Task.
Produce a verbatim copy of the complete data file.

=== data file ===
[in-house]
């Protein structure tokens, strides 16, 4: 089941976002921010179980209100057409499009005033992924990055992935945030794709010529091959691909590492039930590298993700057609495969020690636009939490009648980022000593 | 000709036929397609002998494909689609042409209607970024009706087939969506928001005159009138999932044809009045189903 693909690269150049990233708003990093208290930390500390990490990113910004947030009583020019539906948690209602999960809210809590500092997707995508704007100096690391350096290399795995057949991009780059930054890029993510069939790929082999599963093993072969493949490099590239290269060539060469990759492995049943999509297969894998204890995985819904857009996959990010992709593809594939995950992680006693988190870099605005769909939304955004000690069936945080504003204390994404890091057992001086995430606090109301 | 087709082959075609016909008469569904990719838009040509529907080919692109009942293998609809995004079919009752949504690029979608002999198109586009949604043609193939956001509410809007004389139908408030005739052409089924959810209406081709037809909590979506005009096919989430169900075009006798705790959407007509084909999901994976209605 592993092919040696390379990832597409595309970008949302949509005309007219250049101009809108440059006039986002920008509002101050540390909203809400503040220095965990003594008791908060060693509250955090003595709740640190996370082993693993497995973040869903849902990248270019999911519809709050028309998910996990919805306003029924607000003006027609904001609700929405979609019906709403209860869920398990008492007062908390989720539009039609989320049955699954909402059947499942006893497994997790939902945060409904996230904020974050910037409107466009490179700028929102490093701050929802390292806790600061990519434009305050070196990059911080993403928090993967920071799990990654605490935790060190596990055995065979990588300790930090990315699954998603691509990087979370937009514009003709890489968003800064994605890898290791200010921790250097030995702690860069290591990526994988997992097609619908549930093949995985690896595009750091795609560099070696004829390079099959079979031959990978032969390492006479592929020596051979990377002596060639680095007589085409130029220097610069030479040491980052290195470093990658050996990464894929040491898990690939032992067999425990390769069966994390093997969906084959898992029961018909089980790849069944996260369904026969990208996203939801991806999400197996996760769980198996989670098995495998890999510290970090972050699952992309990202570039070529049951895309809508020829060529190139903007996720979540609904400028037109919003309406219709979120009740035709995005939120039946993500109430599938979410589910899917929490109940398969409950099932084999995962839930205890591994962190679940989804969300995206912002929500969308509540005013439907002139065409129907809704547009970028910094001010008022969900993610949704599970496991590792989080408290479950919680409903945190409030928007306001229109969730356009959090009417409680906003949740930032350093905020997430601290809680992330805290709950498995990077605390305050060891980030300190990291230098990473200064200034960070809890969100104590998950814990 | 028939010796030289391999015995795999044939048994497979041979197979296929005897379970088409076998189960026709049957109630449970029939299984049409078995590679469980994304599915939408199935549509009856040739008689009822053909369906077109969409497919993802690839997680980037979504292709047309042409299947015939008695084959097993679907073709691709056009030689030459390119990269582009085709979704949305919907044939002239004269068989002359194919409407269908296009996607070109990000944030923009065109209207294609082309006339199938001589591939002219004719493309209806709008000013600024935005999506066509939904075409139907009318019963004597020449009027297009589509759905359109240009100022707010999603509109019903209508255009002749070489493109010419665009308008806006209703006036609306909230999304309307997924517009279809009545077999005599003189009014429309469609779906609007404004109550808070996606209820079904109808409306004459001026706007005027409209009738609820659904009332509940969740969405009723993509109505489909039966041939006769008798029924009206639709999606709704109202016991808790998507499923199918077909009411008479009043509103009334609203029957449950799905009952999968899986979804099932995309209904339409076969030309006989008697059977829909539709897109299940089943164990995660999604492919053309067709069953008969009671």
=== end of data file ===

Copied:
[in-house]
């Protein structure tokens, strides 16, 4: 089941976002921010179980209100057409499009005033992924990055992935945030794709010529091959691909590492039930590298993700057609495969020690636009939490009648980022000593 | 000709036929397609002998494909689609042409209607970024009706087939969506928001005159009138999932044809009045189903 693909690269150049990233708003990093208290930390500390990490990113910004947030009583020019539906948690209602999960809210809590500092997707995508704007100096690391350096290399795995057949991009780059930054890029993510069939790929082999599963093993072969493949490099590239290269060539060469990759492995049943999509297969894998204890995985819904857009996959990010992709593809594939995950992680006693988190870099605005769909939304955004000690069936945080504003204390994404890091057992001086995430606090109301 | 087709082959075609016909008469569904990719838009040509529907080919692109009942293998609809995004079919009752949504690029979608002999198109586009949604043609193939956001509410809007004389139908408030005739052409089924959810209406081709037809909590979506005009096919989430169900075009006798705790959407007509084909999901994976209605 592993092919040696390379990832597409595309970008949302949509005309007219250049101009809108440059006039986002920008509002101050540390909203809400503040220095965990003594008791908060060693509250955090003595709740640190996370082993693993497995973040869903849902990248270019999911519809709050028309998910996990919805306003029924607000003006027609904001609700929405979609019906709403209860869920398990008492007062908390989720539009039609989320049955699954909402059947499942006893497994997790939902945060409904996230904020974050910037409107466009490179700028929102490093701050929802390292806790600061990519434009305050070196990059911080993403928090993967920071799990990654605490935790060190596990055995065979990588300790930090990315699954998603691509990087979370937009514009003709890489968003800064994605890898290791200010921790250097030995702690860069290591990526994988997992097609619908549930093949995985690896595009750091795609560099070696004829390079099959079979031959990978032969390492006479592929020596051979990377002596060639680095007589085409130029220097610069030479040491980052290195470093990658050996990464894929040491898990690939032992067999425990390769069966994390093997969906084959898992029961018909089980790849069944996260369904026969990208996203939801991806999400197996996760769980198996989670098995495998890999510290970090972050699952992309990202570039070529049951895309809508020829060529190139903007996720979540609904400028037109919003309406219709979120009740035709995005939120039946993500109430599938979410589910899917929490109940398969409950099932084999995962839930205890591994962190679940989804969300995206912002929500969308509540005013439907002139065409129907809704547009970028910094001010008022969900993610949704599970496991590792989080408290479950919680409903945190409030928007306001229109969730356009959090009417409680906003949740930032350093905020997430601290809680992330805290709950498995990077605390305050060891980030300190990291230098990473200064200034960070809890969100104590998950814990 | 028939010796030289391999015995795999044939048994497979041979197979296929005897379970088409076998189960026709049957109630449970029939299984049409078995590679469980994304599915939408199935549509009856040739008689009822053909369906077109969409497919993802690839997680980037979504292709047309042409299947015939008695084959097993679907073709691709056009030689030459390119990269582009085709979704949305919907044939002239004269068989002359194919409407269908296009996607070109990000944030923009065109209207294609082309006339199938001589591939002219004719493309209806709008000013600024935005999506066509939904075409139907009318019963004597020449009027297009589509759905359109240009100022707010999603509109019903209508255009002749070489493109010419665009308008806006209703006036609306909230999304309307997924517009279809009545077999005599003189009014429309469609779906609007404004109550808070996606209820079904109808409306004459001026706007005027409209009738609820659904009332509940969740969405009723993509109505489909039966041939006769008798029924009206639709999606709704109202016991808790998507499923199918077909009411008479009043509103009334609203029957449950799905009952999968899986979804099932995309209904339409076969030309006989008697059977829909539709897109299940089943164990995660999604492919053309067709069953008969009671």